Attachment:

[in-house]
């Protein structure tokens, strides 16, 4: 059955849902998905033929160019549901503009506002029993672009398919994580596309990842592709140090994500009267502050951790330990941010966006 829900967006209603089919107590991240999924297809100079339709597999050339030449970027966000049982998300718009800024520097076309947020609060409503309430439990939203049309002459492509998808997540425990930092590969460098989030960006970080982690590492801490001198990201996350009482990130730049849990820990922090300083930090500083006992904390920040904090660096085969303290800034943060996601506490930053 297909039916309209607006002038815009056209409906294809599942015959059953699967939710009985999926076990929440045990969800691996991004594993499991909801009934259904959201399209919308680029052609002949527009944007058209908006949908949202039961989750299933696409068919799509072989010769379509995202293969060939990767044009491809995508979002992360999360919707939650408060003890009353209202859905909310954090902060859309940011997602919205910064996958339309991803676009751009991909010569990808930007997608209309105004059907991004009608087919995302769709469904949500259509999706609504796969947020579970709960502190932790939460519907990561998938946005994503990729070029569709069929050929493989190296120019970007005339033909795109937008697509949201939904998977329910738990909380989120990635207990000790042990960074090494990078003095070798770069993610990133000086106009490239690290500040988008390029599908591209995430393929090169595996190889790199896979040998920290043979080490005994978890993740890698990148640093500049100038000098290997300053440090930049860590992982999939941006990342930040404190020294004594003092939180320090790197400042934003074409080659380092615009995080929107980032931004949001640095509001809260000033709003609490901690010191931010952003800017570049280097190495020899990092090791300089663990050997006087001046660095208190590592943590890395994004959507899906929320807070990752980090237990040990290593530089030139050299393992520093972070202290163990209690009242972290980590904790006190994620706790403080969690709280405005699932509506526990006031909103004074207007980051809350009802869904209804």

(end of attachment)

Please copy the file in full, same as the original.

[in-house]
């Protein structure tokens, strides 16, 4: 059955849902998905033929160019549901503009506002029993672009398919994580596309990842592709140090994500009267502050951790330990941010966006 829900967006209603089919107590991240999924297809100079339709597999050339030449970027966000049982998300718009800024520097076309947020609060409503309430439990939203049309002459492509998808997540425990930092590969460098989030960006970080982690590492801490001198990201996350009482990130730049849990820990922090300083930090500083006992904390920040904090660096085969303290800034943060996601506490930053 297909039916309209607006002038815009056209409906294809599942015959059953699967939710009985999926076990929440045990969800691996991004594993499991909801009934259904959201399209919308680029052609002949527009944007058209908006949908949202039961989750299933696409068919799509072989010769379509995202293969060939990767044009491809995508979002992360999360919707939650408060003890009353209202859905909310954090902060859309940011997602919205910064996958339309991803676009751009991909010569990808930007997608209309105004059907991004009608087919995302769709469904949500259509999706609504796969947020579970709960502190932790939460519907990561998938946005994503990729070029569709069929050929493989190296120019970007005339033909795109937008697509949201939904998977329910738990909380989120990635207990000790042990960074090494990078003095070798770069993610990133000086106009490239690290500040988008390029599908591209995430393929090169595996190889790199896979040998920290043979080490005994978890993740890698990148640093500049100038000098290997300053440090930049860590992982999939941006990342930040404190020294004594003092939180320090790197400042934003074409080659380092615009995080929107980032931004949001640095509001809260000033709003609490901690010191931010952003800017570049280097190495020899990092090791300089663990050997006087001046660095208190590592943590890395994004959507899906929320807070990752980090237990040990290593530089030139050299393992520093972070202290163990209690009242972290980590904790006190994620706790403080969690709280405005699932509506526990006031909103004074207007980051809350009802869904209804």